By now, the intricacies of the body’s microbiome are well known. We understand that there’s a lot going on in the gut, where 95% of the human microbiome lives, including up to 1,000 species of bacteria. But what’s also becoming increasingly apparent, is how interrelated our gut health is to our overall mental and physical health. Consider the fact that approximately 70 percent of the body’s entire immune system resides in the lining of the digestive tract. Or that as much as 80 to 90 percent of the body’s serotonin are produced in the gut, along with other neurotransmitters—the signals that help the nervous system to work and communicate.
Probiotics are known to help support a healthy gut. These live micro-organisms, often referred to as “good” bacteria, are found in the gastrointestinal tract and in certain foods. Supplementing with probiotics can help to maintain a balance of “good” versus “bad” bacteria in the digestive tract. While probiotics are known for their gut support, the more we learn about the interconnectedness of the digestive tract to our overall wellbeing, the more it’s understood that probiotics have a much broader range of possibility in influencing our health than originally anticipated. From promoting mineral absorption to reducing inflammation, they’re also shown to improve immune function and more recently are increasingly being researched for their influence on mental wellbeing via the gut-brain axis.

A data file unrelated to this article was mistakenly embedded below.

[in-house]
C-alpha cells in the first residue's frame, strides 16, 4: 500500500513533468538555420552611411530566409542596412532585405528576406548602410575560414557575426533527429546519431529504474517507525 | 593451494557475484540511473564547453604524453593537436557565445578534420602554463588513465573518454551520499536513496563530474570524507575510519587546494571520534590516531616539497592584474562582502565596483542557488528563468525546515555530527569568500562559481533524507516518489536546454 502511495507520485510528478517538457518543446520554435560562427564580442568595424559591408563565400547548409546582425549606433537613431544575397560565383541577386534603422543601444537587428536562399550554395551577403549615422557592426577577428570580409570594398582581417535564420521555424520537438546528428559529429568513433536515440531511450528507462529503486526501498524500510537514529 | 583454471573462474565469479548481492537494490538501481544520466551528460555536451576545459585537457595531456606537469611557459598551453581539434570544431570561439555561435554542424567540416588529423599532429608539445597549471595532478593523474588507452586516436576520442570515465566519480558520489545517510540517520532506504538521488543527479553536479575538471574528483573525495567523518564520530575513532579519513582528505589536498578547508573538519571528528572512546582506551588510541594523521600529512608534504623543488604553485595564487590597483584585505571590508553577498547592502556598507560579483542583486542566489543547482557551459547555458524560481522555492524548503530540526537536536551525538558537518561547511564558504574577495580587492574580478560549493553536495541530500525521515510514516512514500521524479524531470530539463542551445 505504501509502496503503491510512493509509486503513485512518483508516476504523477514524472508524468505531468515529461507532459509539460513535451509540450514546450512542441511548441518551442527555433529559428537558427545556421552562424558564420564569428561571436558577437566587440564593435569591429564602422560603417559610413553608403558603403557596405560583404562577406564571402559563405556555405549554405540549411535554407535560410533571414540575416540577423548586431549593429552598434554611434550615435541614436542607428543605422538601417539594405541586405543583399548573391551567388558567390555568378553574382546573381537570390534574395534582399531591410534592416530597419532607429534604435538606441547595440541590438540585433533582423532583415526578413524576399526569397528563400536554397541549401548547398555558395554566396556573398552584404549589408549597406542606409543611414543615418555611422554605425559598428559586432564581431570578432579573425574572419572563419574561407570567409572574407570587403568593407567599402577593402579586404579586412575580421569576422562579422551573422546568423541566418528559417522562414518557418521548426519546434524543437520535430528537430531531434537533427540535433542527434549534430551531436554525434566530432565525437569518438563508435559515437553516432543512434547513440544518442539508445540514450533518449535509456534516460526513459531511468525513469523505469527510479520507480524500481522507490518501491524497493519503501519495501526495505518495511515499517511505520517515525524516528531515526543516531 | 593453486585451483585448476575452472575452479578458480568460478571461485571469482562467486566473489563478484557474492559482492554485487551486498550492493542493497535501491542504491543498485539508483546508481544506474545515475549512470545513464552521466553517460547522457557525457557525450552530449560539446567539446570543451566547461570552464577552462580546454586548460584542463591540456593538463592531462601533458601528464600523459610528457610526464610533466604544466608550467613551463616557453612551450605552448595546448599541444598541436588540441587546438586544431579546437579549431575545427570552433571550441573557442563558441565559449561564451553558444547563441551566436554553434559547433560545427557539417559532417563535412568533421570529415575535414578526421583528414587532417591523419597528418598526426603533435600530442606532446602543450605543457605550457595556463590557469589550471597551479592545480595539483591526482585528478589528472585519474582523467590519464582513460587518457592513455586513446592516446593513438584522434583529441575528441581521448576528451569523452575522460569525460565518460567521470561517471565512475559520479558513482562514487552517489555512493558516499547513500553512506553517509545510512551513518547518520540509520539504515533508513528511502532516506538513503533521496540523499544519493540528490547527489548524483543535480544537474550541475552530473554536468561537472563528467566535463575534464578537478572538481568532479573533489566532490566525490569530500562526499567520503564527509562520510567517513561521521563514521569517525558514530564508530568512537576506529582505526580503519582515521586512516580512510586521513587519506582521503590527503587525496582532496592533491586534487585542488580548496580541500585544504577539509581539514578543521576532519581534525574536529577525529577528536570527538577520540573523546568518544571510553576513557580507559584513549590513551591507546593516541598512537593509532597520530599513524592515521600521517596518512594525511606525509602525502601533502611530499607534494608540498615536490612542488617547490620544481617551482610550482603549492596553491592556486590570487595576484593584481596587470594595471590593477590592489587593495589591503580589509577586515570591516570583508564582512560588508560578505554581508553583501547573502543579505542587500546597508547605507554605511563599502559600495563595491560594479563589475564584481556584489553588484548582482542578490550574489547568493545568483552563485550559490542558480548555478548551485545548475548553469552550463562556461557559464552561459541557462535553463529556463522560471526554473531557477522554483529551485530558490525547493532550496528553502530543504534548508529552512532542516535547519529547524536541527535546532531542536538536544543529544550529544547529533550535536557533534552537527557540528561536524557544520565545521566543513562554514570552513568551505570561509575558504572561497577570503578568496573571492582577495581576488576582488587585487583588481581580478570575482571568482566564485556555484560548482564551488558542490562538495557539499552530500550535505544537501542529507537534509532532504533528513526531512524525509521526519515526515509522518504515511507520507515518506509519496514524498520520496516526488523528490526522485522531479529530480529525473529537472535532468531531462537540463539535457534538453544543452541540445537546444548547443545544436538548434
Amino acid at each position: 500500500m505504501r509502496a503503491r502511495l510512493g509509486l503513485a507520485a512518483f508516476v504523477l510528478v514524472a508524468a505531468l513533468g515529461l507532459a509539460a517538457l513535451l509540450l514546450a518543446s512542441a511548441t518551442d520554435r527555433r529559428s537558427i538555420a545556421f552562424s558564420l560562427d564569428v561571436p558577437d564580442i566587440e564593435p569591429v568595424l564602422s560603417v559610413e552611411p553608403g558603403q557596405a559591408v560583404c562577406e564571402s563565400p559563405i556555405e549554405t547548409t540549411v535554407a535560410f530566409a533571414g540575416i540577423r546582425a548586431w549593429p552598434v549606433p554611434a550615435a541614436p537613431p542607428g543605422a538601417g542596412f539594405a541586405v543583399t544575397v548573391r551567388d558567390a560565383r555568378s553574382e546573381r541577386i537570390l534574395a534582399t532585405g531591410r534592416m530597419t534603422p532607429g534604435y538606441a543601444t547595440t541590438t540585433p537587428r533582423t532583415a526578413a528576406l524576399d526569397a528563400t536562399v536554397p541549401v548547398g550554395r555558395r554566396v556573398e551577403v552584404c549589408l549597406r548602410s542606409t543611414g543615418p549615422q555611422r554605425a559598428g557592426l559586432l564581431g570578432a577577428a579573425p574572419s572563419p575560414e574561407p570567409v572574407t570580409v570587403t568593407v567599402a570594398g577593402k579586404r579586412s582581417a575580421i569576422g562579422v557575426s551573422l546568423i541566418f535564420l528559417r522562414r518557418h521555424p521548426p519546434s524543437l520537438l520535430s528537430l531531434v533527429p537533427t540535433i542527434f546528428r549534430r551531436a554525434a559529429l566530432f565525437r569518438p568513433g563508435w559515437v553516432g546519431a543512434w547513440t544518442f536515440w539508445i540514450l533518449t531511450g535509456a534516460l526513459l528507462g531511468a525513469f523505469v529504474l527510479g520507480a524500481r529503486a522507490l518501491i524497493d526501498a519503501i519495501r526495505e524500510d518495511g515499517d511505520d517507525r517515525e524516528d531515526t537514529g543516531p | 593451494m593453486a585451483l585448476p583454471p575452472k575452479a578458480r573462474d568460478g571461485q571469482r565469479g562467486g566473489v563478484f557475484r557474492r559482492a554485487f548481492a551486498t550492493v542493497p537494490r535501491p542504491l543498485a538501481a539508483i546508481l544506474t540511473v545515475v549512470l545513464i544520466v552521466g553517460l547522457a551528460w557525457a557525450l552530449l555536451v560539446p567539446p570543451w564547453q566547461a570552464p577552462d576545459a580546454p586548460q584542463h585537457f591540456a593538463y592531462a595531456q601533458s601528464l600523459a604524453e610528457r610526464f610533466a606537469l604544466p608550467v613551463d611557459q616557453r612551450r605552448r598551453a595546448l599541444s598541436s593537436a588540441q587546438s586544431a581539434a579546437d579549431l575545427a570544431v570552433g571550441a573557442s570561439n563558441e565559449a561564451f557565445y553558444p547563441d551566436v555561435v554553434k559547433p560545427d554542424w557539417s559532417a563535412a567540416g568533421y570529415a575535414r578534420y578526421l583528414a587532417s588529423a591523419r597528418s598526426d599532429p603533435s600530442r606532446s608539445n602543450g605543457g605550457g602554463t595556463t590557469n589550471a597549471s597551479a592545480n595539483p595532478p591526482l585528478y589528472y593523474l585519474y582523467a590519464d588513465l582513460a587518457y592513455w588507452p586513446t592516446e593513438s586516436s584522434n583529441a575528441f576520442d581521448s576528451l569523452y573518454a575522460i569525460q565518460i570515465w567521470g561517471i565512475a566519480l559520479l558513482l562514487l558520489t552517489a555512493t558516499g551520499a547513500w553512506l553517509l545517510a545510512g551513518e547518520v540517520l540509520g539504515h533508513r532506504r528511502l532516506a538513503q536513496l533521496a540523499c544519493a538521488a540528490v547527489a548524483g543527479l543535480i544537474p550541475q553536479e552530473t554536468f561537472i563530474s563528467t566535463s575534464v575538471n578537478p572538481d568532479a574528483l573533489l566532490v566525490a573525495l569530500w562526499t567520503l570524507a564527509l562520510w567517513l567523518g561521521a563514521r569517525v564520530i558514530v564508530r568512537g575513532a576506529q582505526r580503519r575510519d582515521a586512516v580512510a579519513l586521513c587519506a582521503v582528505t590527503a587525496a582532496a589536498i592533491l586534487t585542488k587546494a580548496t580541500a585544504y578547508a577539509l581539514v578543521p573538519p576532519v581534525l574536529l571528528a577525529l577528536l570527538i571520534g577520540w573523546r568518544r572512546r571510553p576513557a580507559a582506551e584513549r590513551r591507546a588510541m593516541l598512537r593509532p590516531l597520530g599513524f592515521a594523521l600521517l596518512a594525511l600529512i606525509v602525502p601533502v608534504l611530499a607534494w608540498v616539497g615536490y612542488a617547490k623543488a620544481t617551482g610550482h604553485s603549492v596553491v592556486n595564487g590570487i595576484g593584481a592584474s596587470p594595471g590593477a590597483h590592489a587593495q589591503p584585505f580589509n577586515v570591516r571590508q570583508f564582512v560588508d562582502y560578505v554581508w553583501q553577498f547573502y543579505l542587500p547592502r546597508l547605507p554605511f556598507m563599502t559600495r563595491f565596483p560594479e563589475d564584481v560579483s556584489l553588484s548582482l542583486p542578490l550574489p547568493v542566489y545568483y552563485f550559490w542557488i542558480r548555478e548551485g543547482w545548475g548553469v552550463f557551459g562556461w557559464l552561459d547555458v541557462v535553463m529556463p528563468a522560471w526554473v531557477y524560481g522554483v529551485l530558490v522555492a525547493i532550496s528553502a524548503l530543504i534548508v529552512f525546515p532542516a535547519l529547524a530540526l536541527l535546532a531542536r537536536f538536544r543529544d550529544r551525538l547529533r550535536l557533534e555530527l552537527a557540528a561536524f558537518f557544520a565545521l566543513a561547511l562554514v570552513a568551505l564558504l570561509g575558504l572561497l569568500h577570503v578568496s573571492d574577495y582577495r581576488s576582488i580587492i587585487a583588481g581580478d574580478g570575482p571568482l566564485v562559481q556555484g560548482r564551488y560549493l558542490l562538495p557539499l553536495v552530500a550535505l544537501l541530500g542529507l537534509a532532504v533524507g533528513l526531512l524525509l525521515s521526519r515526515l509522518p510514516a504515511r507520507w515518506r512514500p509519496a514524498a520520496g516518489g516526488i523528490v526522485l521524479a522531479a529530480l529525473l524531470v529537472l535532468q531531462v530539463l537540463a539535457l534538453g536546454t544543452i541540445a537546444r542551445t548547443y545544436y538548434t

As consumers continue to prioritize their health and wellbeing, they not only are increasingly turning to dietary supplements and probiotics, they’re understanding that there are various types of probiotics and that strains differ and can each have their own targeted impact on health outcomes. Consider the numbers.
Consumer research indicates that a desire to boost the immune system, prevent illness, reduce inflammation and prevent antibiotic associated side effects are now common reasons to buy probiotics. “Alongside the digestive benefits associated with probiotic use, benefits to the immune system and reduction in infection rates are well supported by human clinical trials using a variety of strains,” says Dr. James Dekker of New Zealand Milk Products (NZMP), the world-leading ingredients and solutions arm of dairy co-operative, Fonterra.
Research and clinical trials are key to broadening the probiotic reach. Research has shown that good gut health can provide multiple benefits by supporting myriad areas of health, including diabetes, stress and mood, irritable bowel syndrome (IBS)/inflammatory bowel disease (IBD), anti-infection, inflammation and cognition. Yet, probiotics are not one size fits all and different health benefits are specific to different probiotic species and strains. It’s important for consumers to understand what they are taking. “Probiotics have a well-known effect in the prevention of infection, but not all probiotics are created equally. It’s important to know which strains and dosages [in colony-forming units (CFUs), also referred to as ‘the count’] are most effective against specific infections,” says Dekker.